When You Can Sue for Intentional Infliction of Emotional Distress
When someone has acted so outrageously towards you in a manner that is both shocking and beyond all bounds of decency, you may have a cause of action if you have suffered severe distress from that person’s conduct.
This Is Not the Same as Mental Anguish
Although the injury with emotional distress is similar to mental anguish, to sue for intentional infliction of emotional distress requires an egregious or shocking action to cause the distress. Mental anguish simply deals with a mental injury that you suffer as a result of an injury and it is not entirely similar. Emotional distress requires some sort of conduct on the part of someone else that is specifically aimed at causing you distress.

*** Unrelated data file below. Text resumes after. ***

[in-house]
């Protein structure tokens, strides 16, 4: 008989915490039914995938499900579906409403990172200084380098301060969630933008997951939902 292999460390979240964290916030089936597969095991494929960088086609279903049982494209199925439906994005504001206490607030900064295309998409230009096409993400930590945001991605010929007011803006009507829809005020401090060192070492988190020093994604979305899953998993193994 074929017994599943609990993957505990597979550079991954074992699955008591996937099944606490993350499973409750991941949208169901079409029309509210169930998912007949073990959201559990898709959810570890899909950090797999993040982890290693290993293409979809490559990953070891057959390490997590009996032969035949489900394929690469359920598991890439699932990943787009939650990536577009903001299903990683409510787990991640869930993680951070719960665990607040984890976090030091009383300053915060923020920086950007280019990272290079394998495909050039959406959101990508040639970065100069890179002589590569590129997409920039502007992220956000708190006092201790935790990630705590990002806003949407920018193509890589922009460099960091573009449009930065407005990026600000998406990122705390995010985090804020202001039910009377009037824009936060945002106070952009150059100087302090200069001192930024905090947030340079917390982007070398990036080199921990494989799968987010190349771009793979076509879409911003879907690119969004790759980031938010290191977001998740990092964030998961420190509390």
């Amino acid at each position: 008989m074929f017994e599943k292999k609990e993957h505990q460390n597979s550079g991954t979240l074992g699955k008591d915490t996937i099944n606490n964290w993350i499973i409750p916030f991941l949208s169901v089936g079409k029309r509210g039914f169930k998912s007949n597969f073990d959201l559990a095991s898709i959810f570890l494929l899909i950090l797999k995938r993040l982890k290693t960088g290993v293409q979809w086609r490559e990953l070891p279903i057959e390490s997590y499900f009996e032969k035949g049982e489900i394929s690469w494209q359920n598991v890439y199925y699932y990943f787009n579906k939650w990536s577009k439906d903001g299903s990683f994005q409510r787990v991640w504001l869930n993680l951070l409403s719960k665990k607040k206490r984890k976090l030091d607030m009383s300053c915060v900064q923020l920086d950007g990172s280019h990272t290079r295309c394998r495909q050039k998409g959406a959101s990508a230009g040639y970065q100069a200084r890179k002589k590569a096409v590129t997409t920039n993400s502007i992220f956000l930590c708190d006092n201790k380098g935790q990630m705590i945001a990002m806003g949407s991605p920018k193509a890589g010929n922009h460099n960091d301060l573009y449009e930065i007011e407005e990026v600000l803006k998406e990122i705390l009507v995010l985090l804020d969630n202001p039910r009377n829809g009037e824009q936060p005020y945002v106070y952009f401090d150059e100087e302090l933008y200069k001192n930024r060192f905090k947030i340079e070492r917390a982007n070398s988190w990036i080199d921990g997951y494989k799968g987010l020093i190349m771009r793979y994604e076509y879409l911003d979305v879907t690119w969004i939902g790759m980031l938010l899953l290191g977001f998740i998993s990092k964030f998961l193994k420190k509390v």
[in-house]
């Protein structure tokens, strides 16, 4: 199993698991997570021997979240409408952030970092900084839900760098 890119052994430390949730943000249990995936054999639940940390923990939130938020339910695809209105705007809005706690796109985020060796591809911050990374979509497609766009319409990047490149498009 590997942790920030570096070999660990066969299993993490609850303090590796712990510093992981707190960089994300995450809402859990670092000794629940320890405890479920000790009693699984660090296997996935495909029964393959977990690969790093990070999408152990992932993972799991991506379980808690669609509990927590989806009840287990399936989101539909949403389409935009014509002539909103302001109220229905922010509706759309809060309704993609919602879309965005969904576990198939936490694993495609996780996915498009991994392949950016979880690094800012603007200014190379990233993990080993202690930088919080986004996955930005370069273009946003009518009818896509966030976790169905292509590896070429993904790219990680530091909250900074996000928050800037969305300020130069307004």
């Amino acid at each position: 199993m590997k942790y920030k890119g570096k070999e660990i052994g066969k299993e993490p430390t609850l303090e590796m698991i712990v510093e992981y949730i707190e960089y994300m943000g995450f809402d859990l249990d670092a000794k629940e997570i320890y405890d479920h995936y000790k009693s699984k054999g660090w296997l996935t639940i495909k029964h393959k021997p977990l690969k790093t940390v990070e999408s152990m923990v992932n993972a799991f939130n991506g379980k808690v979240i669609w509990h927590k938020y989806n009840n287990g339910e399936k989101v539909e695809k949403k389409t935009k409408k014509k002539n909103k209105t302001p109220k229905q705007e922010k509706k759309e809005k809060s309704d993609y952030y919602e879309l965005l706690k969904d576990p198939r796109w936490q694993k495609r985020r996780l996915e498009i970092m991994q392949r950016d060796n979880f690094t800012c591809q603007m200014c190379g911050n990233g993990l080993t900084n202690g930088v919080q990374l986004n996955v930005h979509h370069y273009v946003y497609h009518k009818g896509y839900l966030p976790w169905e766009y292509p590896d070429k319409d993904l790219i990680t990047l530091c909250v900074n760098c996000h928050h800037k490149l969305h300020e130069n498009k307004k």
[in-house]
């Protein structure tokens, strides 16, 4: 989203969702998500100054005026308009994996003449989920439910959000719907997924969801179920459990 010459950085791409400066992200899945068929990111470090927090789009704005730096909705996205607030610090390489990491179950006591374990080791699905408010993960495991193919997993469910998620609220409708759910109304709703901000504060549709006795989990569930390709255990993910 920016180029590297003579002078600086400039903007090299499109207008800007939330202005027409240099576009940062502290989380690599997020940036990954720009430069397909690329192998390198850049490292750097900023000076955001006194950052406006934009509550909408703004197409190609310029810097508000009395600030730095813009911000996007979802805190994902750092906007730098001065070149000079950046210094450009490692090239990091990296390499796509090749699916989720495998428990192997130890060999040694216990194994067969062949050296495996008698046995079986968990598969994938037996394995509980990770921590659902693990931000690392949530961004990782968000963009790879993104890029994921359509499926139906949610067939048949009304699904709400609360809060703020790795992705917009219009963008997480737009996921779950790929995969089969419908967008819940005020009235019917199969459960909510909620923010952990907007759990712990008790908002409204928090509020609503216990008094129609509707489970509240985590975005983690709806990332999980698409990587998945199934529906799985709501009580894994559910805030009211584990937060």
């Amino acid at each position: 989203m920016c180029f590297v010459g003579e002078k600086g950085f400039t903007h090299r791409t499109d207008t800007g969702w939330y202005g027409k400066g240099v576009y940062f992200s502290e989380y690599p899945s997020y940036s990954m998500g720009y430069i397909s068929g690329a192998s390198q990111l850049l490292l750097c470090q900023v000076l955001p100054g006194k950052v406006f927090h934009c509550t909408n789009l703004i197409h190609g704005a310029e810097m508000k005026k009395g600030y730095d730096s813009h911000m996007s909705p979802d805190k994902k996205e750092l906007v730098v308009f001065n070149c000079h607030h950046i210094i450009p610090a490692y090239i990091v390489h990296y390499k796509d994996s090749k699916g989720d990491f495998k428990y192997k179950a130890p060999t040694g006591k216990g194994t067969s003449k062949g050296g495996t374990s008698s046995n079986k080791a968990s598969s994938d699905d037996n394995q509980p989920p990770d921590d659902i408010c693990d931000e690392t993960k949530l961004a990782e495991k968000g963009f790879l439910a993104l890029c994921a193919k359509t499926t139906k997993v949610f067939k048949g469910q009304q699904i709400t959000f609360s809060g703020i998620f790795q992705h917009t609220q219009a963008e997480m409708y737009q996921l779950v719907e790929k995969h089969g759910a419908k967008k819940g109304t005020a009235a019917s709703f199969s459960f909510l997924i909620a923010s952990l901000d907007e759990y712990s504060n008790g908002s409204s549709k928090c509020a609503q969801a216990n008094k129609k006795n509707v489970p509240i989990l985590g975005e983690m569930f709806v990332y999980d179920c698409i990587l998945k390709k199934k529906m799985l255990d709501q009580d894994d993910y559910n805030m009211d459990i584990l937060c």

What Exactly Is This Ground?
This tort proceeds under the theory that some conduct is so far beyond the pale that it can be considered similar to assault. The conduct must be extreme and outrageous. In other words, the conduct must grossly violate the norms or conduct and decency in society. This is not just conduct that is offensive. Instead, it must be calculated to injure one’s psyche. An example of intentional infliction of emotional distress would be telling someone that his or her spouse was critically injured or killed as a joke. It can also result from conduct that is an abuse of power.
This Is a Difficult Ground to Prove
There are quite a few elements that must be proven in order to win a case involving intentional infliction of emotional distress. While this lawsuit ground is often cited and talked about, instances in which it has been successfully prosecuted are rare. Not only must you prove that there was outrageous conduct with intent to injure, but you must also show that you suffered severe emotional distress as a result. Accident lawyers in Las Vegas can advise you on the exact level that conduct must reach to constitute this tort and can help you attempt to prove it in court.